What is periodontal disease?
Periodontal (gum) disease is an infection of the tissue that surrounds and supports the teeth. Plaque is the sticky film of bacteria that is brushed and flossed away with proper oral care. When left on the teeth, plaque produces toxins that attack below the gum line in the sulcus, a shallow V-shaped crevice between the tooth and gums. This causes the bond between teeth and gums to break down. If left untreated, periodontal disease may also cause tooth loss.
Causes and Stages of Gum Disease
Gum disease is often caused by a buildup of plaque, a film composed of bacteria that coats the teeth after eating. Plaque that is not removed by brushing the teeth can eventually irritate the gums. When left untreated, gum disease can progress in the following two stages:
Gingivitis is the first stage of gum disease. At this stage the gums may be swollen, red and inflamed and may bleed easily. Gingivitis can usually be easily treated by a thorough cleaning by a dentist to remove plaque, and proper follow-up care. Patients that maintain proper oral hygiene at home can keep gums healthy and reduce bacteria build-up.
If left untreated, gingivitis transitions into periodontitis which is a more serious stage of gum disease. At this stage, the gums are extremely inflamed and start to pull away from the teeth. Teeth may begin to loosen due to bones and ligaments breaking down.
Gum Disease Risk Factors
The main cause of periodontal (gum) disease is plaque, but other factors affect the health of your gums.
Studies indicate that older people have the highest rates of periodontal disease. Data from the Centers for Disease Control and Prevention indicates that over 70% of Americans 65 and older have periodontitis.
Tobacco use is linked with many serious illnesses such as cancer, lung disease and heart disease, as well as numerous other health problems. Tobacco users also are at increased risk for periodontal disease. Studies have shown that tobacco use may be one of the most significant risk factors in the development and progression of periodontal disease.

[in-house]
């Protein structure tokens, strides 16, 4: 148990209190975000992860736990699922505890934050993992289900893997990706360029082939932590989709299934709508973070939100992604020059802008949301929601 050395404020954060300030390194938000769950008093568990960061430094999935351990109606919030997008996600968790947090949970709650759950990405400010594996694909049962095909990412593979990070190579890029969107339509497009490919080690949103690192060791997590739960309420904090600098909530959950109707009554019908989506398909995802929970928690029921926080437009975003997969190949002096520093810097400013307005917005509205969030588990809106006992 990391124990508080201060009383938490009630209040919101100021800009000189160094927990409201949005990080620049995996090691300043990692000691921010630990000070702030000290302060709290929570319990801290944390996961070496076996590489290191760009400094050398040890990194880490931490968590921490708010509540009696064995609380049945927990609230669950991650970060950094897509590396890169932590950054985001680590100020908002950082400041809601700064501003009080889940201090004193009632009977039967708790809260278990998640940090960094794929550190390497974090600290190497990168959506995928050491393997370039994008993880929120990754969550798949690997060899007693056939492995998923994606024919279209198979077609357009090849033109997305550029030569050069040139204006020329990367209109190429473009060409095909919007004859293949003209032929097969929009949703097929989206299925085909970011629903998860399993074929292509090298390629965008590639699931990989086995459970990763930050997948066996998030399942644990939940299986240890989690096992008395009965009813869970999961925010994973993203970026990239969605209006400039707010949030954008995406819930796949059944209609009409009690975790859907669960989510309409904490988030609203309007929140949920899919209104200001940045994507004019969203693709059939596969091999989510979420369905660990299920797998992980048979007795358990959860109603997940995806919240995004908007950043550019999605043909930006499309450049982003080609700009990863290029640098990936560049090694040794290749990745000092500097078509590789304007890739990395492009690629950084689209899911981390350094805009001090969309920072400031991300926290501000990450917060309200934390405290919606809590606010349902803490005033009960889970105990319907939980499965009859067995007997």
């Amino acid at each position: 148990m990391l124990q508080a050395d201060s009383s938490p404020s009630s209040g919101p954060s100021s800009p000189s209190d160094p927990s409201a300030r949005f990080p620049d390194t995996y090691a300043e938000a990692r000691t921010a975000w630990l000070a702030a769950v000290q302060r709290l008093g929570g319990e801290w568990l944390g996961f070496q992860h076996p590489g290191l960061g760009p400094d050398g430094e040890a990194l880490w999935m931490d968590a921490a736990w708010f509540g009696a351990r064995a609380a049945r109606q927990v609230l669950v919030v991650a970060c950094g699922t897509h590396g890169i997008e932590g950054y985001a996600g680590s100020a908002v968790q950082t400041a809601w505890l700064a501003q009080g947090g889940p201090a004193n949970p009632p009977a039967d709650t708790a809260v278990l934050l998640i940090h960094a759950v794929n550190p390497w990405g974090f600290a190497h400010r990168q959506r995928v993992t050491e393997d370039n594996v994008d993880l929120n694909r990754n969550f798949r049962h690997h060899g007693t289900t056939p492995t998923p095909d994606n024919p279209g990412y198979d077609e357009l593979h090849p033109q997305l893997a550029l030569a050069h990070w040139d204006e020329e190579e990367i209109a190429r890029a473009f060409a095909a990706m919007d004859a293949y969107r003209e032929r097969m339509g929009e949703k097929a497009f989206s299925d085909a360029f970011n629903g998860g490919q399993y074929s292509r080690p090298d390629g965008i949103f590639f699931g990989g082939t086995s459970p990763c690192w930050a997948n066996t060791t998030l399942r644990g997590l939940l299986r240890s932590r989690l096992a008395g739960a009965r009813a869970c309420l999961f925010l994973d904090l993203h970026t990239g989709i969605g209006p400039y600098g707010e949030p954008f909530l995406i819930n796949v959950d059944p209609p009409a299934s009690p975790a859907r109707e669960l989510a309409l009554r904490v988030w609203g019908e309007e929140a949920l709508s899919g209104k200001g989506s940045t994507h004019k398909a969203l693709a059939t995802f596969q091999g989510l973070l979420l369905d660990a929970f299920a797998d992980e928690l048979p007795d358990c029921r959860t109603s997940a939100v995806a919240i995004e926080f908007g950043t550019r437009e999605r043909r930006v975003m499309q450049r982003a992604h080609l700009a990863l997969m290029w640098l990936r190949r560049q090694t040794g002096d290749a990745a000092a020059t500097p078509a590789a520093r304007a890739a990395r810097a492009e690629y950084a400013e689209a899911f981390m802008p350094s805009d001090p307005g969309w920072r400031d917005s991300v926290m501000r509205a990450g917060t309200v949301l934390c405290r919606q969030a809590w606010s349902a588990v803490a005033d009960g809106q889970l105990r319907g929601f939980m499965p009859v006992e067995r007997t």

Research has indicated that some people may be genetically susceptible to gum disease. Despite aggressive oral care habits, these people may be more likely to develop periodontal disease. Identifying these people with a genetic test before they even show signs of the disease and getting them into early intervention treatment may help them keep their teeth for a lifetime.
Stress is linked to many serious conditions such as hypertension, cancer, and numerous other health problems. Stress also is a risk factor for periodontal disease. Research demonstrates that stress can make it more difficult for the body to fight off infection, including periodontal diseases.
Some drugs, such as oral contraceptives, anti-depressants, and certain heart medicines, can affect your oral health. Just as you notify your pharmacist and other health care providers of all medicines you are taking and any changes in your overall health, you should also inform your dental care provider.
Clenching or Grinding Your Teeth
Clenching or grinding your teeth can put excess force on the supporting tissues of the teeth and could speed up the rate at which these periodontal tissues are destroyed.
Other Systemic Diseases
Other systemic diseases that interfere with the body’s inflammatory system may worsen the condition of the gums. These include cardiovascular disease, diabetes, and rheumatoid arthritis.
Poor Nutrition and Obesity
A diet low in important nutrients can compromise the body’s immune system and make it harder for the body to fight off infection. Because periodontal disease begins as an infection, poor nutrition can worsen the condition of your gums. In addition, research has shown that obesity may increase the risk of periodontal disease.